Thursday, February 26, 2015

ZING ~ The Incredibly Light Railway. Part 5.


Important: to understand the following article, please read Zing~The Incrdibly Light Railway, Part 1 and Part 2 first!

Case Study 4: Firsby - Alford - Louth

The railway from the junction at Firsby to Louth via Alford was opened in 1848 and closed in 1970. The first station north of Firsby is Burgh-le-Marsh, though it is about 3km west of the town, retains some of the original buildings and space to reinstate the line is still available, though the new road will require to be bridged of the railway.

Two kilometers to the north, Welton-le-Marsh never had its own station but a new one would be built for the ultra-light railway. Willoughby, however, was an important station at the junction of the line to Mablethorpe, which opened in 1886. It will be reinstated. A case might be made for a new station where the line crosses the B1196 road. It would serve the isolated houses around Mawthorpe and Well and be convenient for the Alford cricket ground.

The old line reaches Alford at the somewhat ironically named Beeching Way, the station site now being occupied by a number of light industrial units. It should be possible to thread the new track past the buildings with perhaps some rearrangement of access road layout and provide room for reopening Alford Station, the main building of which is still in good repair.

The old railway line north of Alford has few interruptions though stretches of the trackbed are now only visible as crop-marks from the air. Aby for Claythorpe Station closed in 1961 but the land is still clear for a new station to be built. The bridge over the Great Eau river is still in place. The next stop, Authorpe Station, also closed in 1961 but again the land has not been built over and there is room for a rebuild.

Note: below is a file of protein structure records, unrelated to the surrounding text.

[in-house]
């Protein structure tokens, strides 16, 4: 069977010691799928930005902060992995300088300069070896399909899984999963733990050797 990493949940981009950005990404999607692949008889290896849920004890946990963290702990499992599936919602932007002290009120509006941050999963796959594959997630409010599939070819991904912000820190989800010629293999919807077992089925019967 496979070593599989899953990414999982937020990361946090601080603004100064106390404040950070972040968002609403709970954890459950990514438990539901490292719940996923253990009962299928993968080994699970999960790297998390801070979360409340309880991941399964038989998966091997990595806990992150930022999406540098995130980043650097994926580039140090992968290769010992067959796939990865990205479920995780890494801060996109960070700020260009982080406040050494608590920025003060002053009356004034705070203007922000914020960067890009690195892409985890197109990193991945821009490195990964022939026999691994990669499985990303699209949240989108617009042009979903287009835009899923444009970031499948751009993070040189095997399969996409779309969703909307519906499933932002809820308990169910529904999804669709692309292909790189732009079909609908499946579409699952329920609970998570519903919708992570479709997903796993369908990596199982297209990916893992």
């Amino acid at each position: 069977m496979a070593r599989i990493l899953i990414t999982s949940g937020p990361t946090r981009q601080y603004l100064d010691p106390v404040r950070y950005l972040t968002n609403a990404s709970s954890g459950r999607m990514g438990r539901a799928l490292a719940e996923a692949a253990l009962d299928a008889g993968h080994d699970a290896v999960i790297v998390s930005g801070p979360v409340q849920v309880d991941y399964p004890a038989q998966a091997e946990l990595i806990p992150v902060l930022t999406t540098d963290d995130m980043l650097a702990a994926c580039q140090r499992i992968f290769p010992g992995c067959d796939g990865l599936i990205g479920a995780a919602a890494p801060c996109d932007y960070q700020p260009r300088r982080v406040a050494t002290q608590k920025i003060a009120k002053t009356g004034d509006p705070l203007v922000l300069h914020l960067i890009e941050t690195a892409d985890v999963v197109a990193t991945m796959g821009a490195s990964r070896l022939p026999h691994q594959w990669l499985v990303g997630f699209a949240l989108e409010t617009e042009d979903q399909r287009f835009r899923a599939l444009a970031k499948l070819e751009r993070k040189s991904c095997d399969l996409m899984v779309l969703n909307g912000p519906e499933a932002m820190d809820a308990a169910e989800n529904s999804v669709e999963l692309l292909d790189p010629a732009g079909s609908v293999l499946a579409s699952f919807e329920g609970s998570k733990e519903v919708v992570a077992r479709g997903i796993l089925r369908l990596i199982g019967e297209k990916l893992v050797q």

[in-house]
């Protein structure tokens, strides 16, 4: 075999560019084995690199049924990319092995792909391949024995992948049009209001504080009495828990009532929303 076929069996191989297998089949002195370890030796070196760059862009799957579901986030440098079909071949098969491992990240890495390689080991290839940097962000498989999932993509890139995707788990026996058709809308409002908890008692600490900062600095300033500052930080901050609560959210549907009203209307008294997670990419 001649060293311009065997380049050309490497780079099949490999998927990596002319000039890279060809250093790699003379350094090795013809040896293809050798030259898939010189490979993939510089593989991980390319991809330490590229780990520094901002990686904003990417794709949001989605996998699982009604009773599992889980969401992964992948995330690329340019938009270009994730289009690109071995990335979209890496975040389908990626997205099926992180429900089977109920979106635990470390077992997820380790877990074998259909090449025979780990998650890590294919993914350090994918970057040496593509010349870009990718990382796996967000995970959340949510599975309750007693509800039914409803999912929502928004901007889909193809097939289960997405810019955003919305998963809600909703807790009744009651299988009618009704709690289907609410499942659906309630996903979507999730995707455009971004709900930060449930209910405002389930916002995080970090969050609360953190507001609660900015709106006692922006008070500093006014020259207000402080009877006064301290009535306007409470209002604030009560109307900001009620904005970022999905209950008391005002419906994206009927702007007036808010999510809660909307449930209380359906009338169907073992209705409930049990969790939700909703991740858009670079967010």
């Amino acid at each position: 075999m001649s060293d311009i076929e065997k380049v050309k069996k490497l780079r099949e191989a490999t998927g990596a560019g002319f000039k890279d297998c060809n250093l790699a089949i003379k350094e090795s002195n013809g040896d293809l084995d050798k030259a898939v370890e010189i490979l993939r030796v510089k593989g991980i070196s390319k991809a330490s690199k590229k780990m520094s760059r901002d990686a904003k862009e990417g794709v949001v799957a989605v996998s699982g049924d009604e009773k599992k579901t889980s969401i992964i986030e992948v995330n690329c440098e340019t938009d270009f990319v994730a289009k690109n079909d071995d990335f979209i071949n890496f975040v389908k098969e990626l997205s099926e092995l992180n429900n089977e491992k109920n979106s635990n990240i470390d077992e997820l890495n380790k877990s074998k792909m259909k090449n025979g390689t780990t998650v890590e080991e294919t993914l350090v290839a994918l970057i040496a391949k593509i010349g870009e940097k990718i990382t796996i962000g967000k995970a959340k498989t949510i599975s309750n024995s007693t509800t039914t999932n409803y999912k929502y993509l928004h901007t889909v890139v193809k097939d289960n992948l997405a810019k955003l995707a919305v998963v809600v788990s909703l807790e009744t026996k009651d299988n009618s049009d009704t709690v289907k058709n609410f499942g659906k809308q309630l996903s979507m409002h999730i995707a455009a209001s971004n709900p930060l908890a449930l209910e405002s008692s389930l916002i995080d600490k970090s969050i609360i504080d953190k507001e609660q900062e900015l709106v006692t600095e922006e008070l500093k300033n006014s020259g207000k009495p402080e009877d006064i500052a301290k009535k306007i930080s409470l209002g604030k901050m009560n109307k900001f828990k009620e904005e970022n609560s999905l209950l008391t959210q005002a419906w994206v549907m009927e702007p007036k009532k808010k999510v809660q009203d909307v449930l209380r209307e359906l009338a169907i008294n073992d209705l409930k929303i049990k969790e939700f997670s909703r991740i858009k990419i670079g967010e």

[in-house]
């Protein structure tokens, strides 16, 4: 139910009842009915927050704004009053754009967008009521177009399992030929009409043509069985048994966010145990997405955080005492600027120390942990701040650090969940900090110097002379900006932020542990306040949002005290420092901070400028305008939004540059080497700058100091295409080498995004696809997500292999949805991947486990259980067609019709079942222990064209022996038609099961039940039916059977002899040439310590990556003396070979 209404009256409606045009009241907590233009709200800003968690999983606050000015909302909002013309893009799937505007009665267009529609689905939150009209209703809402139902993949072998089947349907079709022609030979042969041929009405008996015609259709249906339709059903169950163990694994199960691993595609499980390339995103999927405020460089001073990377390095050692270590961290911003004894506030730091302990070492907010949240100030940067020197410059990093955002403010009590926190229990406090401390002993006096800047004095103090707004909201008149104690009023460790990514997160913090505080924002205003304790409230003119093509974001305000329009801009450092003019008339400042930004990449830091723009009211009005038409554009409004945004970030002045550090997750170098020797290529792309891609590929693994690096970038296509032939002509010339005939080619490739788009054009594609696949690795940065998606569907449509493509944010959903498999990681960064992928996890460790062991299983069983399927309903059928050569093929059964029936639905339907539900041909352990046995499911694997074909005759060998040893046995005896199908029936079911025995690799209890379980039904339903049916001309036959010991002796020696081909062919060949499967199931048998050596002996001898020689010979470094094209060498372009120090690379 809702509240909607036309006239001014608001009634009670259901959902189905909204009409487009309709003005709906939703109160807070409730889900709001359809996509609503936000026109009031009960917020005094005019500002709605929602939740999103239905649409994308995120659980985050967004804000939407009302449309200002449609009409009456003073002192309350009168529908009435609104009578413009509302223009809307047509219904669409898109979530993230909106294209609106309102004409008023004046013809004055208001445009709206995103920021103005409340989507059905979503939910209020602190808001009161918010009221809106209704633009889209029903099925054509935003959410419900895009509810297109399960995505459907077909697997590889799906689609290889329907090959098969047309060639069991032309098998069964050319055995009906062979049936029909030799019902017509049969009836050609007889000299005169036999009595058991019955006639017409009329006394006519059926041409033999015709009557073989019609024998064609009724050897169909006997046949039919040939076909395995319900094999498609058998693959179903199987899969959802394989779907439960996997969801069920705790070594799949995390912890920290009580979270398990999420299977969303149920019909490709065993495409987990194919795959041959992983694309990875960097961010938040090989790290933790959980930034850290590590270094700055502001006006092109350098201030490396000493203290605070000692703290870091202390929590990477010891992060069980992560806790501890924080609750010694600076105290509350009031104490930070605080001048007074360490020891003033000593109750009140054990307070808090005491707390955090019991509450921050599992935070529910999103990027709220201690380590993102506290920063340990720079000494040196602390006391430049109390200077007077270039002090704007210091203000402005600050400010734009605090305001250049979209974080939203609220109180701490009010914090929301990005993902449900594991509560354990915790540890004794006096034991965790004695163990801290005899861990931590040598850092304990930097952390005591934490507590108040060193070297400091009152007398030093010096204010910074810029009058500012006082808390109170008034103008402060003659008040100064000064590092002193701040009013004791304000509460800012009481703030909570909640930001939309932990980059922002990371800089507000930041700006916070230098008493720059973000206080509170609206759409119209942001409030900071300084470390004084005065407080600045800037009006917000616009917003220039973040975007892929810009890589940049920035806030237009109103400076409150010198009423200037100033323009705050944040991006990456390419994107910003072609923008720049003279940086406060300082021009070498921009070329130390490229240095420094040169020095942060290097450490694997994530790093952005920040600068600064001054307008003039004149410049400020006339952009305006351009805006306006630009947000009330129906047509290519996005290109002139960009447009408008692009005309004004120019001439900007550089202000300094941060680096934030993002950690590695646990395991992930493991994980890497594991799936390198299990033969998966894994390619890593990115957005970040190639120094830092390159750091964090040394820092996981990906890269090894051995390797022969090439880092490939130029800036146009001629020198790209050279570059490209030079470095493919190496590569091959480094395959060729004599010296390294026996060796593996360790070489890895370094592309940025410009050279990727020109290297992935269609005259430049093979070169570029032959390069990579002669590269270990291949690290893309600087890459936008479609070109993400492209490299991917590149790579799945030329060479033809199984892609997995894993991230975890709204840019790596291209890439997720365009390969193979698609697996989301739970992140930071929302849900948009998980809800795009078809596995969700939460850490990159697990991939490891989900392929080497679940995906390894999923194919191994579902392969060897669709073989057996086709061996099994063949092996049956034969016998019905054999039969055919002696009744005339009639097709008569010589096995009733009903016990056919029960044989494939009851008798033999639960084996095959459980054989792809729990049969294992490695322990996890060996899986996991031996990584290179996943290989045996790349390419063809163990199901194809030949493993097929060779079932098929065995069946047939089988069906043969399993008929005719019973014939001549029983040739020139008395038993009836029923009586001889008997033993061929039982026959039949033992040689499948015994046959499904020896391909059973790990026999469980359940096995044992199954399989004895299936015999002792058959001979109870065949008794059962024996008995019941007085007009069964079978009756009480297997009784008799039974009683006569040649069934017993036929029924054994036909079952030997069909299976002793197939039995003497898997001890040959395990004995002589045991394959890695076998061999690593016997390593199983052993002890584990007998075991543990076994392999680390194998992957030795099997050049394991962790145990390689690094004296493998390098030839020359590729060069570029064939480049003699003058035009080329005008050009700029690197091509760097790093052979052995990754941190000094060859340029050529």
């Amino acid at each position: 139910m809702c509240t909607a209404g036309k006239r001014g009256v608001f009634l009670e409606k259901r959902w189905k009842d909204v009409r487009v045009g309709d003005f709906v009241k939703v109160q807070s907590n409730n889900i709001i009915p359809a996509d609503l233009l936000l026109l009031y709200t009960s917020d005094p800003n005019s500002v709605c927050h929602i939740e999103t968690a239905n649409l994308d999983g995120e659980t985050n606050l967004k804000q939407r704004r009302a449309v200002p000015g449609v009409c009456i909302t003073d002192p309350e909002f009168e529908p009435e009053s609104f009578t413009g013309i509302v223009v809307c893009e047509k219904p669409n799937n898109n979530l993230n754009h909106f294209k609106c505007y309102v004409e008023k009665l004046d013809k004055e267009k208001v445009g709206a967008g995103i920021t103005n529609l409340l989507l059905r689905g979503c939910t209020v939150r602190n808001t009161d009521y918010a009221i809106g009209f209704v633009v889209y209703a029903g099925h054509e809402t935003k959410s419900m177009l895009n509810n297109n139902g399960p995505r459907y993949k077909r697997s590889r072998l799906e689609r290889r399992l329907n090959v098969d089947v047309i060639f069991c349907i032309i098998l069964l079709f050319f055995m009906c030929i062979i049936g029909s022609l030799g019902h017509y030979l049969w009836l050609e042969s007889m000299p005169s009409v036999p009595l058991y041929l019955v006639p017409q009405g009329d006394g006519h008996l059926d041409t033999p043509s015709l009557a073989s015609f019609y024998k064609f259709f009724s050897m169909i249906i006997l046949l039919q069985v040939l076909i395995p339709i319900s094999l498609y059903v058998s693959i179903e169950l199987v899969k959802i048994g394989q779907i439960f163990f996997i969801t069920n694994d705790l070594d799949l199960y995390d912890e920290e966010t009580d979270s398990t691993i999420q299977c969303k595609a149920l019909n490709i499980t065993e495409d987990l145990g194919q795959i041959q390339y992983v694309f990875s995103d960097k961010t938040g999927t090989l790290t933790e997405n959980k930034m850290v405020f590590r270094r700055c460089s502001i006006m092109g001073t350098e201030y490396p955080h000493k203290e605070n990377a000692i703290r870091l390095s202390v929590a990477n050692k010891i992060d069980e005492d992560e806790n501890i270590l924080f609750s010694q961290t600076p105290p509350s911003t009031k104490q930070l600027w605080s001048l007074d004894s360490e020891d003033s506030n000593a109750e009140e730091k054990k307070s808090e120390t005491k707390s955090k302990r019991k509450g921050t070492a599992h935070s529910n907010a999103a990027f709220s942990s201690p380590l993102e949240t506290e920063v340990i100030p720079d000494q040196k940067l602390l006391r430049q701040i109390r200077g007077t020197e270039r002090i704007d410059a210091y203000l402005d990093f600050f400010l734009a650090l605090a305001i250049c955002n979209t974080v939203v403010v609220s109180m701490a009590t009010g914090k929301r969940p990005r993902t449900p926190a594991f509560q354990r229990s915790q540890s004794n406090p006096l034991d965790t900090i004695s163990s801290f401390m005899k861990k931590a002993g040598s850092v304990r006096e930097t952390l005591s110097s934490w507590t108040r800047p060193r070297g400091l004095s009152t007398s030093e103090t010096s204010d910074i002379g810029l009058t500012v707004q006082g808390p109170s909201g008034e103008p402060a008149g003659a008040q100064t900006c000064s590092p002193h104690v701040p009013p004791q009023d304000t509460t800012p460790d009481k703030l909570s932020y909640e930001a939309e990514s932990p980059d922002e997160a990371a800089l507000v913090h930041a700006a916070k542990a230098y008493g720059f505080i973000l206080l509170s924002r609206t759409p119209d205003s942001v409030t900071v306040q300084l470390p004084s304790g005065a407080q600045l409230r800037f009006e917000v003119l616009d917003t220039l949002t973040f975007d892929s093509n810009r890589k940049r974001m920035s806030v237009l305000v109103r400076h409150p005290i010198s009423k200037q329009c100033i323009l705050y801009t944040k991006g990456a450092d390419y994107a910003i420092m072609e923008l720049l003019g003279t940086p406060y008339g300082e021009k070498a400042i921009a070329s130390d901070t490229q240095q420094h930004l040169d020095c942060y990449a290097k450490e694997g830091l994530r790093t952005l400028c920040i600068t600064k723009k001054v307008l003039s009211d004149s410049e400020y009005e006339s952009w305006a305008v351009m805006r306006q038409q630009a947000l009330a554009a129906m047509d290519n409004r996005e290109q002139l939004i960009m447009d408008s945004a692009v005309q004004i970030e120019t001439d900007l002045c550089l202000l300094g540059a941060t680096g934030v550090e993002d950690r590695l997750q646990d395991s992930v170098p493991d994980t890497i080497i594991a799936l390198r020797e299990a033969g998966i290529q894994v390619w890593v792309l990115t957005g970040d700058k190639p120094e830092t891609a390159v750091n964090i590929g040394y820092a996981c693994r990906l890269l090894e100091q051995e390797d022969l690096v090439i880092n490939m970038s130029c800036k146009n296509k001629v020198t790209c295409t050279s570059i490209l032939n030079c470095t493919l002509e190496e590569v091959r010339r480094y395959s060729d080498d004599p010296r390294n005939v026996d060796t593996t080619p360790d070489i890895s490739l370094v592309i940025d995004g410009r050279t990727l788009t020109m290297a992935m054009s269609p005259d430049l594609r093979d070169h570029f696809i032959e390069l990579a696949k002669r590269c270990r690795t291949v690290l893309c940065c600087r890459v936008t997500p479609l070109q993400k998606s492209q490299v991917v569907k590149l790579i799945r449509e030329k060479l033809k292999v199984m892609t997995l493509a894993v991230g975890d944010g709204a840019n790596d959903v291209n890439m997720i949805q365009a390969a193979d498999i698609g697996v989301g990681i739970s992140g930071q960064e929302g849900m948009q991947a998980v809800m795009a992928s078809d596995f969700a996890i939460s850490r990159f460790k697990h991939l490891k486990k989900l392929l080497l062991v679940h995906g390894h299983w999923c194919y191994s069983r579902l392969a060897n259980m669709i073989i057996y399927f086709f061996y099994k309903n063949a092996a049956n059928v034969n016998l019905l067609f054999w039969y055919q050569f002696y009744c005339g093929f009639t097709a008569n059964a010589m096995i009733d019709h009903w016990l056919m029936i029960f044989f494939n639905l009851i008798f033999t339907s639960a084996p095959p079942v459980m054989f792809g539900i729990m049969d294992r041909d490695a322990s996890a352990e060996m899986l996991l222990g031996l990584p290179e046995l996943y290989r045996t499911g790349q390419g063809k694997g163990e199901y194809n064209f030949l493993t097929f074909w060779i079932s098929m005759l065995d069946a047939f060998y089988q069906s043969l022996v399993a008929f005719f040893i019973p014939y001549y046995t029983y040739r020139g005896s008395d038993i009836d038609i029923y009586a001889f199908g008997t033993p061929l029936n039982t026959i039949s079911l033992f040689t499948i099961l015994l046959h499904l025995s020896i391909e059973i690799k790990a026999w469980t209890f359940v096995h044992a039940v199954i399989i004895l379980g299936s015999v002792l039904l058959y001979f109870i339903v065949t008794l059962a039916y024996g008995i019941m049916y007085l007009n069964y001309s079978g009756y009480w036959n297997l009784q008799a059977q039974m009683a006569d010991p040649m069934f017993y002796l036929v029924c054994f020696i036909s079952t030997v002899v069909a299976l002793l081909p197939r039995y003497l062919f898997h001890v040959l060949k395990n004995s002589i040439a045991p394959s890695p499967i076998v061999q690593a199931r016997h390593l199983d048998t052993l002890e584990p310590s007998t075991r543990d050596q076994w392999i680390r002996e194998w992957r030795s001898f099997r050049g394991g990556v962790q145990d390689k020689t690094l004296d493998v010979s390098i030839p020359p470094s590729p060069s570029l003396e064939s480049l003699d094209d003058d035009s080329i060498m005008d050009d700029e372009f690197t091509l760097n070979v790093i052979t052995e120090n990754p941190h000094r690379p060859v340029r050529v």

The next station was Legbourne, but a case might be argued for creating a new station some halfway between Authorpe and Legbourne, for the convenience of people in the outlying houses of Muckton, Muckton Bottom and North and South Reston.

Legbourne Road Station was, curiously, an early closure on this line in 1953. The station was away from the centre of the village and it might be advantageous to find a more central site. On the south side of Mill Lane a new bungalow encroaches on the old trackbed and threading the line between the new houses might be a struggle. If this bungalow did have to be demolished it would free up space to build a station here, a more convenient location for many Legbourne residents.

The line continues uninterrupted to Louth, but on approaching Louth we have to consider a real danger to the project. Just south of where the line crosses Stewton Road there is currently a planning application for a major housing development. That will not pose a problem so long as the development respects the old railway's course and leaves the necessary strip of land free. A new station would be appropriate serving this housing development. It might go some way go allaying the fears of people expecting more road traffic if Zing linked this expanded population on Louth's southern fringe with the town centre and the industrial estate on the north side of the town. Another new station would be created on the north side of Wood Lane, catering for the high population density in this area and the Meridian Sports Centre.

The problems arise when the railway reaches Monks Dyke Road. From here to the old Louth Station, although a distance of only about 500 metres several houses have been built over the track and there seems little alternative but demolish about nine or ten homes. The bridge over Eastgate would also need to be rebuilt. Our survey so far, from Spalding to Louth, with branches to Skegness and to Spilsby, has only identified two small industrial buildings near Spalding and one bungalow at Legborne that are obstructing our routes, so paying the householders sufficient compensation to release this land in Louth is not going to stop the plan.

North from Louth towards Grimsby the route poses no problems as far as the Low Farm Roundabout on the A16, the start of Peaks Parkway. The construction of this road has been widely regarded as being the final nail in the Grimsby - Louth railway' coffin. We must wait till a later part of this series to learn how this problem can be dealt with. Trains will indeed run into Grimsby again. But first we must investigate the Mablethorpe Loop.

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